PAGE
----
Mary Ramsay

UKHSA Admits it is Monitoring Current Vaccine Effectiveness But Not Publishing It. What Has it Got to Hide?

The UKHSA has admitted for the first time that it is undertaking internal analysis “every week or two” to monitor the current real-world performance of the vaccines but not publishing the results.

In an email seen by the Daily Sceptic, Dr Mary Ramsay, Head of Immunisation at the UKHSA, admits that her agency is continuing to undertake regular analysis of vaccine effectiveness but, despite publishing a weekly Vaccine Surveillance report, is not publishing the estimates.

The Vaccine Surveillance reports have recently been criticised by the U.K Statistics Authority and others for including data which shows infection rates in the vaccinated running at more than double the rate in the unvaccinated. Critics have argued this gives a misleading impression that the vaccines are ineffective or worse. They say it is really a result of problems with the population estimates and systemic differences between vaccinated and unvaccinated populations.

The UKHSA has responded by altering the presentation of its data to draw attention to these limitations and make clear that, in its view, the data should not be used to estimate vaccine effectiveness.

However, it has not published an update of its own estimates of vaccine effectiveness using data more recent than May 2021. This means it has not updated its estimates with data from the summer and autumn, a period when its raw data shows infections in the vaccinated outpacing those in the unvaccinated.

In a recent post I encouraged readers to contact Dr Ramsay to ask her to publish an update of her agency’s study of vaccine effectiveness. In a reply to one reader, seen by the Daily Secptic, Dr Ramsay made the stunning admission:

Infection Rates More than Twice as High in the Vaccinated, New UKHSA Data Shows, as Agency Dismisses Own Data as ‘Biased’. But Why No New VE Estimate Since May?

The latest UKHSA Vaccine Surveillance report was released Thursday, and its authors are now bending over backwards to keep their critics happy. Following a telling-off this week from the U.K. Statistics Authority, the UKHSA’s Head of Immunisation, Mary Ramsay (pictured above), published a blog post explaining what they’ve done to appease their detractors, while the report now states no fewer than four times, twice in bold typeface, that “these raw data should not be used to estimate vaccine effectiveness”. Ramsay grovels:

To make our data less susceptible to misinterpretation, the U.K. Health Security Agency has worked with the UK Statistics Authority to update some of the data tables and descriptions in the report, specifically around rates of infection in vaccinated and unvaccinated groups. In our commitment to transparent and clear data, we regularly review our publications to ensure they reflect the current situation within the pandemic, and we will continue to work with our partners at the statistics bodies, to ensure our reporting is as scientifically robust as possible.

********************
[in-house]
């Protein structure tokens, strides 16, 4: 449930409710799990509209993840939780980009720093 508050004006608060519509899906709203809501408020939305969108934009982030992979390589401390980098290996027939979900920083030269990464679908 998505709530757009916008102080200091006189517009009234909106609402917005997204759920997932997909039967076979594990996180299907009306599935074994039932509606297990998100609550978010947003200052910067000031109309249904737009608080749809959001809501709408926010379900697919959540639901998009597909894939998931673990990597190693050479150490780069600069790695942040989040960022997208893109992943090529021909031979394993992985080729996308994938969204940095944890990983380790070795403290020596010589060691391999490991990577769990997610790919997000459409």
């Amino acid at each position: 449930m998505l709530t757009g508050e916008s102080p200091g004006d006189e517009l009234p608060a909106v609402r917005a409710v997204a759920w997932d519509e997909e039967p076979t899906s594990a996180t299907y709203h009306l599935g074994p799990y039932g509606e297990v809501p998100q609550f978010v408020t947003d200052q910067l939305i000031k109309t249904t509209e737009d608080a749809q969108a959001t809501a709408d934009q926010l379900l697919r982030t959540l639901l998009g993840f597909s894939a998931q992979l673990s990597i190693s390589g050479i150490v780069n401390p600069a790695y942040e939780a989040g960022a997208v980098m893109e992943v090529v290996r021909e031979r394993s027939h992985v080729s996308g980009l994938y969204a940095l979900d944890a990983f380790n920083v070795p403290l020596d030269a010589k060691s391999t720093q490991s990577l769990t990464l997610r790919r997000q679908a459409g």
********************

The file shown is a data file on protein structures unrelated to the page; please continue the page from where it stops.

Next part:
As I noted last week, the UKHSA does not accept the criticism of its population estimates levelled by, among others, David Spiegelhalter, who declared that using them was “deeply untrustworthy and completely unacceptable”.

The agency instead takes the view that the problem is systemic biases in the data which mean it “should not be used” to estimate vaccine effectiveness. But as I have noted repeatedly, those biases just mean that the estimate will be of unadjusted vaccine effectiveness, which is a perfectly legitimate quantity to estimate and has its uses, particularly when looking at trends or when there is reason to think the biases may be relatively small. (For instance, a recent vaccine effectiveness study in California adjusted its raw data for 22 different factors but in almost all cases the adjustments were tiny.)

The UKHSA report itself correctly gives the definition of vaccine effectiveness: “Vaccine effectiveness is estimated by comparing rates of disease in vaccinated individuals to rates in unvaccinated individuals.” The U.S. CDC, likewise, states the definition as “the proportionate reduction in disease among the vaccinated group”. The CDC distinguishes “vaccine efficacy”, estimated from controlled studies, from “vaccine effectiveness”, which is used “when a study is carried out under typical field (that is, less than perfectly controlled) conditions”. It is therefore not appropriate for the UKHSA, a Government agency, to insist that its data “should not be used” to estimate vaccine effectiveness, which is a false statement and amounts to attempted Government censorship of scientific enquiry.